India to issue record 3,000 visas to Pakistan cricket fans
November 30, 2012 - 12:00:00 am
NEW DELHI: India will issue a record number of visas to Pakistani cricket fans when the arch-rivals meet to play their first series since ties were broken after the 2008 Islamist attacks in Mumbai, an official said Thursday.
The Indian government is to issue 3,000 visas to fans attending the series of limited over matches beginning next month, an official in the interior ministry told AFP.
"We will happily host 3,000 Pakistani cricket lovers for the matches. This is the first time that we have decided to issue so many visas in one go," the official told AFP on condition of anonymity.
India is to host Pakistan for two T20 internationals and three 50 over matches from December 25, beginning in Bangalore. Matches will also be held in Ahmedabad, Chennai, Kolkata and the last game will be played in New Delhi on January 6.
The rivals have not played a series since Pakistan's tour of India in 2007, after cricket ties were snapped following attacks by militants from Pakistan in Mumbai four years ago that left 166 people dead.
However, the teams have met in international tournaments, including a semi-final at last year's ODI World Cup in the northern Indian city of Mohali -- a match attended by both countries' prime ministers.
India won the game comfortably and then went on to win the trophy.
"One thousand Pakistanis will be able to watch the Delhi match and 500 will be allowed to attend each of the other games," said the official. "The BCCI (Indian cricket board) will be given all the necessary instructions to speed up the visa process."
Another interior ministry official said the Pakistani visitors would have to report to a designated police station immediately after their entry into India.
"Pakistani fans cannot cross over on foot in (the northern state of) Punjab. They can either choose to fly down or board the border train," the official said.
As well as the Thar Express railway link between the two countries, Pakistan International Airlines flies from Lahore and Karachi to New Delhi and Mumbai.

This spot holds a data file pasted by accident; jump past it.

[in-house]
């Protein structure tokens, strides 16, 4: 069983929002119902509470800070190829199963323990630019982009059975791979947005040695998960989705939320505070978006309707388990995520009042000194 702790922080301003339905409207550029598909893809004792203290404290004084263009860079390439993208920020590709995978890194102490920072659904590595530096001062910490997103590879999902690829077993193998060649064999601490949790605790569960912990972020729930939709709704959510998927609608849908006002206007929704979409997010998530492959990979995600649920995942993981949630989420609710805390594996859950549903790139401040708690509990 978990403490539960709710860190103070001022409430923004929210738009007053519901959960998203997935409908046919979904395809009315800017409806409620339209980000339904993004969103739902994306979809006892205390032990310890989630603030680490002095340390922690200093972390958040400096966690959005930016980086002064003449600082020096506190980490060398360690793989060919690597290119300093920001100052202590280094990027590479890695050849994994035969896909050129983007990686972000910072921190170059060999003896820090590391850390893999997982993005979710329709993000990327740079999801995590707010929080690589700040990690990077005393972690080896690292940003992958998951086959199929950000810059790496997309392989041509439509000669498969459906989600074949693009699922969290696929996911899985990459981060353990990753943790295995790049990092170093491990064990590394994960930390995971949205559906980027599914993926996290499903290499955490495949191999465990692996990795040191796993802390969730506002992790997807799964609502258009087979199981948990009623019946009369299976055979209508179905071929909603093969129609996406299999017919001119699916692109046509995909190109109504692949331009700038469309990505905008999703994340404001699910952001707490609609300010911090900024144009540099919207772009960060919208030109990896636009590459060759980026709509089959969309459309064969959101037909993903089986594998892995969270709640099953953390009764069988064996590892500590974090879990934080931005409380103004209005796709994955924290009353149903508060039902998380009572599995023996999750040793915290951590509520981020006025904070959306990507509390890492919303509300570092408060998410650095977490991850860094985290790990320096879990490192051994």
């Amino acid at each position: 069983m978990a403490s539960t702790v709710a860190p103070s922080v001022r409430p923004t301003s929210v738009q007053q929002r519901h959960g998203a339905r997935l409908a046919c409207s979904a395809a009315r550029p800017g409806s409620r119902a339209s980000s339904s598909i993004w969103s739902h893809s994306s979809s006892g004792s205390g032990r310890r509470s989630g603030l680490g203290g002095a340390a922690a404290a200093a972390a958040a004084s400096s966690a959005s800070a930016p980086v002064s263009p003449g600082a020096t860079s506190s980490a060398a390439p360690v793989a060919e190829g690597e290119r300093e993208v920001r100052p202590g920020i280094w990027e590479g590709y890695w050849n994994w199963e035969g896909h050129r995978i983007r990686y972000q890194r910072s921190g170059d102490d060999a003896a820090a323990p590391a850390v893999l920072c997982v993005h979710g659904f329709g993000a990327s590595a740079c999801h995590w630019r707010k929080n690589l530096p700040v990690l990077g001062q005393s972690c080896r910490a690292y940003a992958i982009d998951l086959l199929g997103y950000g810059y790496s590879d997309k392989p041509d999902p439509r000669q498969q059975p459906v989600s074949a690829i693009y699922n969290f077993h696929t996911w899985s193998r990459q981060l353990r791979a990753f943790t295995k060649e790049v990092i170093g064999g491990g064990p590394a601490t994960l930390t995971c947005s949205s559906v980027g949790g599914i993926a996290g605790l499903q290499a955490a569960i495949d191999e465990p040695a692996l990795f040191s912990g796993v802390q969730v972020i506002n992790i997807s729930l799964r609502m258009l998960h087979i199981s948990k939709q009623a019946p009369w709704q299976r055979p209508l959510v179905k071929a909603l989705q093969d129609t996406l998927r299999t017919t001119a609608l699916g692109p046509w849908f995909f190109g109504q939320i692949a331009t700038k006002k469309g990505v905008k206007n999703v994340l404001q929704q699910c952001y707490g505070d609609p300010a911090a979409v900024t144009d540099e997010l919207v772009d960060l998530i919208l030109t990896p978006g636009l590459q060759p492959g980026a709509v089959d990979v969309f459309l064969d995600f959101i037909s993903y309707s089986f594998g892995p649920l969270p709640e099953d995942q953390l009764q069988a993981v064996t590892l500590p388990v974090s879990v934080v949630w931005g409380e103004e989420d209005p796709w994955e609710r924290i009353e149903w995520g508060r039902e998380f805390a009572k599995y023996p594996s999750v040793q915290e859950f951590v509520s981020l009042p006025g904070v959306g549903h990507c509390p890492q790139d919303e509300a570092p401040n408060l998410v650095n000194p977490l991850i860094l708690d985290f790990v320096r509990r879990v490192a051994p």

The countries have fought three wars since independence in 1947 and diplomatic ties remain fragile in the wake of the Mumbai attacks.
Officials said extra precautions will be taken before granting visas as several Pakistanis in the past have gone missing after arriving in India to watch cricket matches.
"As many as 12 Pakistani men who came to India to watch the last India-Pakistan bilateral cricket series in 2007 did not return home and are yet to be traced in India," the second official said.
Next month's series has not met with universal approval and several radical Hindu groups have demanded its cancellation and threatened to hold protests.
The influential Vishwa Hindu Parishad or World Hindu Council has said India should refuse to host the tour until Pakistan brings to justice the masterminds behind the Mumbai attacks.
Pakistan in 2009 charged seven men over planning the Mumbai attacks, but insists it needs to gather more evidence in India before proceeding further.
"Why should we have sporting links with a country which is directing terrorism against us," VHP spokesman Prakash Sharma told AFP earlier this month. "Pakistan is not even willing to accept evidence provided by India of its role."
Cricket lovers, however, have welcomed the match-up, including Pakistan's Wasim Akram, one of the sport's greatest ever bowlers and now popular in India as a commentator.
"The whole world is waiting for this (tour) and wants it to be a series-reviving one," Wasim told AFP earlier this month. (AFP)